Understanding Complex and Challenging Needs
Build empathy for people with cognitive disabilities as you carve out an understanding of the aspects of life they may struggle with. Understand the challenging behaviours that they may show in the face of exclusion and how you can create change.
Your upfront cost: $0
- 27 Jul 2020
The third university established in Victoria, La Trobe University has a diverse community of more than 33,000 students and staff. Its commitment to excellence in teaching and research prepares students to make a bold and positive impact in today's global community. La Trobe provides Open Universities Australia with its core tenets, entrepreneurship and sustainability.
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Note: This subject is a part of La Trobe University's Graduate Certificate and Graduate Diploma in Disability Practice, which will become available for application in Semester 2. Students who complete this subject in Semester 1 will be able to apply for credit towards these programs.
Upon successful completion of this subject, students should be able to:
- Critique the way in which 'complex and challenging needs' are understood within the context of disability practice.
- Appraise the evidence-base for the application of Positive Behaviour Support (PBS) to the needs of individuals with cognitive disability.
- Appraise the significance of different types of attachment in childhood, and how these are established, in order to understand the way adults approach relationships with others.
- Critically evaluate the three different types of organised adult attachment and disorganized attachment to understand their relevance for care relationships between people with intellectual disabilities who are challenging, and parents and staff.
- Critically appraise the concept of Psychologically-Informed Environments (PIE) and Trauma-Informed Care.
- Critically appraise and defend judgements about the contexts in which either positive behaviour support, attachment or the creation of Psychologically-Informed Environments (PIE) are likely to be effective, separately or in combination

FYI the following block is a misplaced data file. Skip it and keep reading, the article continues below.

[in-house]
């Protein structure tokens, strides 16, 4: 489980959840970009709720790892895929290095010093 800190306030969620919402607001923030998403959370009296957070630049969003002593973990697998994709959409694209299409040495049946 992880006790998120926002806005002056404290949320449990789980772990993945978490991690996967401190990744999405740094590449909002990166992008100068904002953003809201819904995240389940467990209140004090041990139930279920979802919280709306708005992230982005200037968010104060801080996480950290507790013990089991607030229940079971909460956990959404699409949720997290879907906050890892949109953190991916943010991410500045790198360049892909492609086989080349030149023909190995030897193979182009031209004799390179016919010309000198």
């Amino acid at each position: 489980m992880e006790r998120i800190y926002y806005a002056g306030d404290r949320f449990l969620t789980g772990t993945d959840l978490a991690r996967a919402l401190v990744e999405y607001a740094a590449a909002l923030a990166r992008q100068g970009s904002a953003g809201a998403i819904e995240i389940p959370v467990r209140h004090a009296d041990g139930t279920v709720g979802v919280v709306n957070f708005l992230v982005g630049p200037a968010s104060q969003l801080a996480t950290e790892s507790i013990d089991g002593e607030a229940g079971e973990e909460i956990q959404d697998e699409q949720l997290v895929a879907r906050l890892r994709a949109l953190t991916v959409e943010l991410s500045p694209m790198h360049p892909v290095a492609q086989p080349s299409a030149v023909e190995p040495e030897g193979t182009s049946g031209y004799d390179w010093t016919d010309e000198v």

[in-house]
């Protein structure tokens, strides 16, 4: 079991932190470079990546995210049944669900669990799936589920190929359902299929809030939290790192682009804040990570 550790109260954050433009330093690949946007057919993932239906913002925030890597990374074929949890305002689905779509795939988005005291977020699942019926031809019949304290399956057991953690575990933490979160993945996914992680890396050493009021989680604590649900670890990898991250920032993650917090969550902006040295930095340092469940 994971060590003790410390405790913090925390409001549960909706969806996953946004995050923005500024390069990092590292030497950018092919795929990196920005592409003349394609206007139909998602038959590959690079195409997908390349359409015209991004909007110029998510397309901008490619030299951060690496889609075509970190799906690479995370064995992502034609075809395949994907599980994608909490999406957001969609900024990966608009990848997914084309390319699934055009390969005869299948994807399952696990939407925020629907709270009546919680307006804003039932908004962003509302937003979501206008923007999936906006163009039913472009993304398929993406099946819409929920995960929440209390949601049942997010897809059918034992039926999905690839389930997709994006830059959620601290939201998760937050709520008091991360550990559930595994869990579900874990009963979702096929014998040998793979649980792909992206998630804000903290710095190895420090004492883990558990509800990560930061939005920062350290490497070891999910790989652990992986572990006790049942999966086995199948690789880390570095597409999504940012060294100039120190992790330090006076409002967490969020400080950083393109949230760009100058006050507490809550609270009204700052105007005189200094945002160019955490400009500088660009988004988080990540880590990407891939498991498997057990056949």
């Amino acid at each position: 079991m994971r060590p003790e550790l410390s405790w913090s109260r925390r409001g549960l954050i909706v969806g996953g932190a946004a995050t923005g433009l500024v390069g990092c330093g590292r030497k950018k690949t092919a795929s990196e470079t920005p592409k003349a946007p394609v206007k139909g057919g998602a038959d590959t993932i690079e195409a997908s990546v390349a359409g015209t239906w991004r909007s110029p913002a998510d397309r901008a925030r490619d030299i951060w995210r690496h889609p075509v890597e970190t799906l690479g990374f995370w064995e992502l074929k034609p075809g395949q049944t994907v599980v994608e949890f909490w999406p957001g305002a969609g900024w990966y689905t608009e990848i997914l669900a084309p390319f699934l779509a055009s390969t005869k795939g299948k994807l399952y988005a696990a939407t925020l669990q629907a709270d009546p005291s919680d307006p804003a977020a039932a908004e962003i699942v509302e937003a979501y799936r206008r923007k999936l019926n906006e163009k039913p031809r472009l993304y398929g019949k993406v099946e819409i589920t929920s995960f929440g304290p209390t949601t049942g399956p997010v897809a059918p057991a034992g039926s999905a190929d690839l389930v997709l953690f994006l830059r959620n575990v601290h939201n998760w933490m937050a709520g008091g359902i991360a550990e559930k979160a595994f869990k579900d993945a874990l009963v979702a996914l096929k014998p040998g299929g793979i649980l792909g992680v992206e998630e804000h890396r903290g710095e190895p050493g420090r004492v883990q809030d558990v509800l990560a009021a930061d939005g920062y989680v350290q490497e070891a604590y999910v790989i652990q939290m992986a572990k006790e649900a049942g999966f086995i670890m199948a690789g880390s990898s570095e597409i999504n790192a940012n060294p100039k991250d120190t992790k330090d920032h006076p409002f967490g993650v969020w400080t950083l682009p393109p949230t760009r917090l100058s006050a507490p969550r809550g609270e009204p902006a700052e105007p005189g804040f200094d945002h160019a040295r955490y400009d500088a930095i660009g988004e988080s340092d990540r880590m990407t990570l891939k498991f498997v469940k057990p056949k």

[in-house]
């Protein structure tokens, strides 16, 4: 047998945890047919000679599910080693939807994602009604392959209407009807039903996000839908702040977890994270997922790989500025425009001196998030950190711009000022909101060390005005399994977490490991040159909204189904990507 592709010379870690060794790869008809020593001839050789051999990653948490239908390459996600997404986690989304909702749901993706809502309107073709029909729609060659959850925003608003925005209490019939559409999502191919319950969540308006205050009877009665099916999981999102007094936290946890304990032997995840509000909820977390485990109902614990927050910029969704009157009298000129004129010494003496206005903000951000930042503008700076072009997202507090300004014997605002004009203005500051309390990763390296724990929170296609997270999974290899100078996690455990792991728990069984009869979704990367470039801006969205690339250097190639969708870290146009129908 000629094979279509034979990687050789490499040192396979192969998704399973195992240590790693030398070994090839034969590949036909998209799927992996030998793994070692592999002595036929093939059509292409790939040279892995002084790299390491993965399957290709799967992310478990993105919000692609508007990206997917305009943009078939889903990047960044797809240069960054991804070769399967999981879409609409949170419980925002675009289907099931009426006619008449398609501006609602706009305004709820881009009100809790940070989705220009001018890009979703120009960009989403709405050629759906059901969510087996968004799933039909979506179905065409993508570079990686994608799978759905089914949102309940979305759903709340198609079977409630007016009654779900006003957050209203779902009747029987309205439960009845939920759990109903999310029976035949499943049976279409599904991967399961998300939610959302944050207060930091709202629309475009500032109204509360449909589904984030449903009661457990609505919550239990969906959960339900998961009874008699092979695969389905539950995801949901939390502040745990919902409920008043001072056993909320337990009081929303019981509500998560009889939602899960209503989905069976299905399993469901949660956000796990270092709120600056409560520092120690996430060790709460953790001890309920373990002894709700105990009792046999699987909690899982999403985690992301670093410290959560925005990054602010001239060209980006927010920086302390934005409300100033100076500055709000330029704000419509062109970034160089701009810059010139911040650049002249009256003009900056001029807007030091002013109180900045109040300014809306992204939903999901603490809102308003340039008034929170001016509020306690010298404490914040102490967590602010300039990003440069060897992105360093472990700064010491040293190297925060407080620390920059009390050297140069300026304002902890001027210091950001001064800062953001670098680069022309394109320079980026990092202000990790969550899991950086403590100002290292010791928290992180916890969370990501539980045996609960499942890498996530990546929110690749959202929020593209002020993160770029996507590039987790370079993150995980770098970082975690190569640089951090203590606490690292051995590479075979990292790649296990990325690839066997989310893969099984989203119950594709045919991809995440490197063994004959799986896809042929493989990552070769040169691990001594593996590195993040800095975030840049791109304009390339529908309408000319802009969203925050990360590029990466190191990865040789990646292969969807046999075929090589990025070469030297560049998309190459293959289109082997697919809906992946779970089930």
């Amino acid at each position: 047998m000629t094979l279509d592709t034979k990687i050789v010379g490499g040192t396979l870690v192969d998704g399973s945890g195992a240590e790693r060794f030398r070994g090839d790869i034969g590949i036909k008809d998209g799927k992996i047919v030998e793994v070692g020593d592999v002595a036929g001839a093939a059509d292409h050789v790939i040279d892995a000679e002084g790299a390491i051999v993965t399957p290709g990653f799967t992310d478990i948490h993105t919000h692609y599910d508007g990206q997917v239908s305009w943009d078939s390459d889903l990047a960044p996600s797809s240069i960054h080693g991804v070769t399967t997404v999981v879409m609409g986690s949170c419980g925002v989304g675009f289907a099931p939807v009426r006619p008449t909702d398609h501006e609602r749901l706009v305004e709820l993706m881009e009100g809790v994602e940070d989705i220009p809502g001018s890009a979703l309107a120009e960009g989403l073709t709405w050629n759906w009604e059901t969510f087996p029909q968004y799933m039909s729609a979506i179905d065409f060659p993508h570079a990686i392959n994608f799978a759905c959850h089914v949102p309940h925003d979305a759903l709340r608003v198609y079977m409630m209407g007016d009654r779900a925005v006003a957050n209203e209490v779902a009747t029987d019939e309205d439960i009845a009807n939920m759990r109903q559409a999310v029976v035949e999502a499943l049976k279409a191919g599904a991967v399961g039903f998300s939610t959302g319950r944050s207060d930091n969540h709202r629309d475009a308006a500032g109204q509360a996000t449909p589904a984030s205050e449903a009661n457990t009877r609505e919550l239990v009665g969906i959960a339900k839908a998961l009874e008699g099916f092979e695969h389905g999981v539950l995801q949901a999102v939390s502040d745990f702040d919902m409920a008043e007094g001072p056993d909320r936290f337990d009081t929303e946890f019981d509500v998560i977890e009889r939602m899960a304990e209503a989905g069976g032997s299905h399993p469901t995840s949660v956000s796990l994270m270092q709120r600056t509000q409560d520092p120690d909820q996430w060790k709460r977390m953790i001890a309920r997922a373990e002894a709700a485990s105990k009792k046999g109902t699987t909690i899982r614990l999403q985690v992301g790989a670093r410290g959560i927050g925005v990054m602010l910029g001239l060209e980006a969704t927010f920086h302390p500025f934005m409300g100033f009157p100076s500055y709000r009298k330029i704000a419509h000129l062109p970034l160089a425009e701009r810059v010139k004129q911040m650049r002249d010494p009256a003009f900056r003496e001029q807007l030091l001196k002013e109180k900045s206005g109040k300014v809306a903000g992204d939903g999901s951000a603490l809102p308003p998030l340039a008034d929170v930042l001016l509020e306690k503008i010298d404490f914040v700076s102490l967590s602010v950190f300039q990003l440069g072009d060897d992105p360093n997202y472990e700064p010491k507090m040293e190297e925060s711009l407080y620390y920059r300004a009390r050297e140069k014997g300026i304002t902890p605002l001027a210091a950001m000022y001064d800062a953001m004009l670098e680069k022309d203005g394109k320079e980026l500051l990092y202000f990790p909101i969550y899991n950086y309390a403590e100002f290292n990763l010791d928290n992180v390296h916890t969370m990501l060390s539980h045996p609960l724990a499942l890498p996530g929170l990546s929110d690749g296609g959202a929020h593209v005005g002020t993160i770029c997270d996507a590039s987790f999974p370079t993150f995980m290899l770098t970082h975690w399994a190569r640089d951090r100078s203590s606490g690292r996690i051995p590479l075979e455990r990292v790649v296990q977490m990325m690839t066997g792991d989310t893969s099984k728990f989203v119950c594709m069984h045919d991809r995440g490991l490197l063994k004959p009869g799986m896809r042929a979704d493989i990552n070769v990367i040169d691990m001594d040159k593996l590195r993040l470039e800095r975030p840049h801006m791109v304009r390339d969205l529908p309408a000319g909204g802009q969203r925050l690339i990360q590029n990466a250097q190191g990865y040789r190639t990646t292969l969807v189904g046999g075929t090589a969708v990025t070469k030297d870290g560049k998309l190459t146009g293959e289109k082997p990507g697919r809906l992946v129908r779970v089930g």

- Attachment Theory
- Positive Behaviour Support
- Psychologically Informed Environments
- Embedded Multimedia
- Discussion forum/Discussion Board
- Web links
- Resources and Links
- Audio-Video streaming
In order to enrol in this subject, students are required to apply to OUA's Postgraduate Single Subjects program (OUA-PSU-GCE). https://www.open.edu.au/degrees/postgraduate-single-subjects-oua-oua-psu-gce?year=2019 Note: Students wishing to apply for either the Graduate Certificate or Graduate Diploma in Disability Practice based on the completion of postgraduate single subjects should familiarise themselves with La Trobe's advanced standing policy. A maximum of two (2) or four (4) subjects may be credited to the Graduate Certificate or Graduate Diploma programs, respectively. https://www.latrobe.edu.au/students/getting-started/new-students/advanced-standing
- OtherDetails -
1 x 10 hours unscheduled online class per week from week 31 to week 43
3 x 1 hour scheduled online class during semester, from week 31 to week 43
The complex support needs of people with cognitive disabilities arise from interplay between multiple factors such as social disadvantage, poor physical and/or mental health, and impaired cognition and communication. Challenging behaviours are exhibited by many people with cognitive disability as a result of their complex support needs. Such behaviours often entail their exclusion from services or the imposition of restrictive practices. In this subject, students will explore behavioural and non-behavioural perspectives on understanding challenging behaviours, and both individual and systemic interventions to create change. Three principal research-based interventions are explored: Positive Behaviour Support, Attachment, and the creation of Psychologically-Informed Environments. Students will be encouraged to master each of these distinct approaches before trying to think about synthesis of these making judgements about which is most appropriate for a person in a particular context.
Support Plan Critique - Students to critique a plan and suggest recommendations to improve it. Annotated Bibliography - Assessment will provide students with solid grounding in attachment through the review of published key works. Comparative Essay - Essay requires students to compare behavioural approaches and explain environmental rather than individual interventions for challenging behaviour. word online form posts - Students participate in moderated online fora throughout the semester (each worth 5%). These 'debates' draw upon case scenarios provided.
- Support Plan Critique (2,000- word equivalent (40%)
- Annotated Bibliography (500-word equivalent) (10%)
- Comparative essay (1,500-word equivalent) (35%)
- 3 X 200 word online forum posts (600 word equivalent (15%)